My name is Grigore-Leon Rațiu. I grew up in a town on the coast of the Black Sea, Constanța, in Romania. I have always wanted to study Astronomy and Physics.

    Wait, I'm actually spinning things around: I've always wanted to study Physics, but I have also always been fascinated by the Universe. A natural consequence of being interested in physics. The University of Groningen has given me the opportunity to study both degree programmes simultaneously. Perhaps the best thing about studying these programmes, is the fact that they keep me challenged.

    I decided to study in Groningen because I believe that the University of Groningen is a great university, but I also truly enjoy the city. It's nice to bike through, quiet outside of the city center, very clean, and safe!

						Testimonial of Jasper Pluijmers

    There's plenty to discover and develop, and that's what I find most important in a job

    – Jasper Pluijmers
    Read more

    After obtaining Bachelor's degrees in Physics and Astronomy, I thought I wanted to become a researcher but, during my Master's, I decided to look beyond the academic world. I still find astronomy and physics very fascinating topics. It's exciting to study the world and the universe. Someone from the company Nedap came to hold a talk for my study association and I ended up doing a traineeship with them. They gave me further training to become a software engineer.

    Nedap works on technological solutions for various markets. I work in the retail department, in which we make anti-theft tags for clothes shops, for example. These tags work through small antennas and chips that are worked into every piece of clothing. Each piece of clothing has a unique number that can also be used for inventory management and data analysis.

    I work on the software for these tags and the corresponding anti-theft gates, which actually has a lot more to do with physics and astronomy than you might think because this software uses radio antennas. We might not be picking up signals from light years away but many principles are the same. What I like about this work is the fact that it’s useful and can be used in the real world. There’s plenty to discover and develop, and that’s what I find most important in a job.

    My tip for prospective students: make sure to go on company visits. Many companies are looking for science graduates but they don’t always know how to get in touch with you. So, if you see an interesting company, just give them a call and I’m sure you’ll be invited to come around for a chat.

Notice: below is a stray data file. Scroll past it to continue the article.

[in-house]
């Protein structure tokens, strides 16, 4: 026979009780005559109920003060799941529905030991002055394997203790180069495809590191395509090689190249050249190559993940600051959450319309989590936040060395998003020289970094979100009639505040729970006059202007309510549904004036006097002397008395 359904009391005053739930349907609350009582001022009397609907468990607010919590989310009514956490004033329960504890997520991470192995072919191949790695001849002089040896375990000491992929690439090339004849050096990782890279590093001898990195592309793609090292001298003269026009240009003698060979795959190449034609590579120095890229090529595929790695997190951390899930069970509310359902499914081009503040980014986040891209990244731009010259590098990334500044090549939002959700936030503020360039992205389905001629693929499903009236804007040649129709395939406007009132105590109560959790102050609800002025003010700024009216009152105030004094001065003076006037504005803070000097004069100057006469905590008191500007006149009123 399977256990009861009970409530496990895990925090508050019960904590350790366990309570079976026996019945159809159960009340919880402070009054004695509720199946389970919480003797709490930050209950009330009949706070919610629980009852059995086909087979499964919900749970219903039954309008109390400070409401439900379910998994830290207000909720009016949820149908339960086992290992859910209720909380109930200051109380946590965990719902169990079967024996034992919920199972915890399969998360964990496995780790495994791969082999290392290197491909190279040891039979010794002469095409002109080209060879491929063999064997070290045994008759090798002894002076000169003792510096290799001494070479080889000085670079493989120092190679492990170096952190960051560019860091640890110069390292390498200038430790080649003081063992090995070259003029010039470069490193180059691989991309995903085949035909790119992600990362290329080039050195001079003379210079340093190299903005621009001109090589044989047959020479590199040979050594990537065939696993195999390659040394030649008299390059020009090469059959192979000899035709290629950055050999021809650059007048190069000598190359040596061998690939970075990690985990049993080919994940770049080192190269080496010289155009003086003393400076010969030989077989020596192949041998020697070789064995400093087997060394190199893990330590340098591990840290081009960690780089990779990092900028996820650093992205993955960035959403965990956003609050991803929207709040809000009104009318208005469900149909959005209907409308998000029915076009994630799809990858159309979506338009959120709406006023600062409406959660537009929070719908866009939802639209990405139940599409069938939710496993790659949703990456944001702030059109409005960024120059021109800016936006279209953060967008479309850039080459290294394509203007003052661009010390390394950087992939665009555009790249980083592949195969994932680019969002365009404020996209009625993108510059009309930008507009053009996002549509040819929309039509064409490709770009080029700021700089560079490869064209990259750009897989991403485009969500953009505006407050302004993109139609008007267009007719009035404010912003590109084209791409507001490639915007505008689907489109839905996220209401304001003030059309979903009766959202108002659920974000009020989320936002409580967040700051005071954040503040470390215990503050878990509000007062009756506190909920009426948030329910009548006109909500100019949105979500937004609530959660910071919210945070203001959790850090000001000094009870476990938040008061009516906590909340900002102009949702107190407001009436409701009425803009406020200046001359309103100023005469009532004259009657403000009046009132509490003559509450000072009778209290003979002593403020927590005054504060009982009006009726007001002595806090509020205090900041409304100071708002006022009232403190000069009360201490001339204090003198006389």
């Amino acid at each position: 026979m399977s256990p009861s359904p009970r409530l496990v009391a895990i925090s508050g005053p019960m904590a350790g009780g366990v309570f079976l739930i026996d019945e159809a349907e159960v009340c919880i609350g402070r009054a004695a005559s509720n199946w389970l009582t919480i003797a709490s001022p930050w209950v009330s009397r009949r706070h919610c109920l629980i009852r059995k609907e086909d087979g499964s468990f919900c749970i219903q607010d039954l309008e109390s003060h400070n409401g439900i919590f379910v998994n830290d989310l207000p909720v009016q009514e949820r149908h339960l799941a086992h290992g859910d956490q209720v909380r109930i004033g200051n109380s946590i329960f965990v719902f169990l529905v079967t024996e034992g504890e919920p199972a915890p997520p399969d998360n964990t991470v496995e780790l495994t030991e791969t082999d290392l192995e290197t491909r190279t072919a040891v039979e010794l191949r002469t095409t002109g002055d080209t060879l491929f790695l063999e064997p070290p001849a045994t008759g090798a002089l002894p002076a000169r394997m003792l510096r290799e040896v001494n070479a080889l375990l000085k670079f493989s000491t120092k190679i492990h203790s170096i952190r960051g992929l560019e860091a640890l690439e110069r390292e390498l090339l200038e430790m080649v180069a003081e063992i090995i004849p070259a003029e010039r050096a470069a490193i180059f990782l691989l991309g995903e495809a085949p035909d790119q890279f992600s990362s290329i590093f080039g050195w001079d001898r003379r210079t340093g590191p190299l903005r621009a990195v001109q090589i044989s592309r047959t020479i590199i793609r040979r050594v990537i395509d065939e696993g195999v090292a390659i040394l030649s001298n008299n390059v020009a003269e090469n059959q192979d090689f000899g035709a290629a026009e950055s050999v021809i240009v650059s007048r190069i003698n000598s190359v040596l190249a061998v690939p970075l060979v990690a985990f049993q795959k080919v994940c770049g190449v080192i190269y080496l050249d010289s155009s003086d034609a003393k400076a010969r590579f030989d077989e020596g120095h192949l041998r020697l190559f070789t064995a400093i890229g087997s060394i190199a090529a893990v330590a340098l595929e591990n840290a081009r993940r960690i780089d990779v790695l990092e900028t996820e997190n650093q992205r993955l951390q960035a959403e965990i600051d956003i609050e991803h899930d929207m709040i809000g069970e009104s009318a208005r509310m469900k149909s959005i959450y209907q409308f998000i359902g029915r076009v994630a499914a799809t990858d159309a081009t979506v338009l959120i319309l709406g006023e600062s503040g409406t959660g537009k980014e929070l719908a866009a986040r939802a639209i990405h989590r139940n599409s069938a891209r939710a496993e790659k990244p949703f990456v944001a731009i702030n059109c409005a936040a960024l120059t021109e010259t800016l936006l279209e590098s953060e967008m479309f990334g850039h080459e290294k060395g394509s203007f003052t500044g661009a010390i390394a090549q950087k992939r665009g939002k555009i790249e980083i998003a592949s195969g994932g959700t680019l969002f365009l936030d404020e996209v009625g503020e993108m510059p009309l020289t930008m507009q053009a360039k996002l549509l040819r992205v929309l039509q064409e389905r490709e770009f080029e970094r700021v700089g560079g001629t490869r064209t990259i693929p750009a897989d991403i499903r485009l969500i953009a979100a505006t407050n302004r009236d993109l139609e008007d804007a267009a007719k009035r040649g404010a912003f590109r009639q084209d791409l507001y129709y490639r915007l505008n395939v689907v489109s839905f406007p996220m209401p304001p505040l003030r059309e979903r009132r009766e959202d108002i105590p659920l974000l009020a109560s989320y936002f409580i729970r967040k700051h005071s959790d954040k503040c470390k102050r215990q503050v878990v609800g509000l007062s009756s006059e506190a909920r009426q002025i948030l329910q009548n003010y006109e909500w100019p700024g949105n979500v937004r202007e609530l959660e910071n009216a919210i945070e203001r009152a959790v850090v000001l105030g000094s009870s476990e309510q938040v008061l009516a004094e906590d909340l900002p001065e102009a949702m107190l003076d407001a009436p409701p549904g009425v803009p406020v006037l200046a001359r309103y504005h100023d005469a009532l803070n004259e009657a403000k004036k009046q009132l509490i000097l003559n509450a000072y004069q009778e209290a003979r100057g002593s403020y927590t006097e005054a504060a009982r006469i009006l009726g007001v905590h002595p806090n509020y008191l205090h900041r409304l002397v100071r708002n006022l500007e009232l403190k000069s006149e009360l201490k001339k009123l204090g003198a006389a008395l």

Testimonial of Pieter van Dokkum

    The work I do now isn't vastly different from the studies I did at Groningen

    – Pieter van Dokkum
    Read more

    After my Bachelor's degree I worked for my PhD at Groningen and went on to a postdoc position in Los Angeles. I am now Professor of Astronomy at Yale University. I research the formation and evolution of galaxies. My degree prepared me perfectly for this job. The basic set-up of the work I do now isn't vastly different from the studies I did at Groningen.


Study associations

Sirius A

Sirius A is the study association for astronomy in Groningen, the Netherlands. Astronomy in Groningen is taught at the Kapteyn Institute and is part of the University of Groningen.
Besides aiding you in your study, Sirius A informs you on future career prospects, promotes social bonding between you and your fellow students by many events and gives you the opportunity to participate in voluntary work and explore your qualities. Furthermore, Sirius A is always open for cooperation. Please contact us if you have any questions or queries.


The FMF is an association for the Bachelor's programmes Applied Mathematics, Mathematics, Applied Physics, Physics, Astronomy and all of the subsequent Master's programmes at the University of Groningen.
The association pursues three objectives. The first objective is that it wants to contribute to the broadening of the scientific education of its members. This is done by organizing various activities in the scientific field, such as study excursions, lectures and symposiums.
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(Binding) study advice
  • A minimum of 45 EC in the first 12 months (binding)

You will be issued a study advice at the end of your first year of study. You can expect a positive study advice if you have earned at least 45 ECTS credit points (out of a total of 60 ECTS; most course units are 5 ECTS). If you have earned fewer than 45 ECTS and are issued a negative study advice, you will not be allowed to continue your degree programme.

You will receive a preliminary study advice in December to make sure that you know where you are. Please contact your study advisor as soon as possible if you have any questions about the BSA system.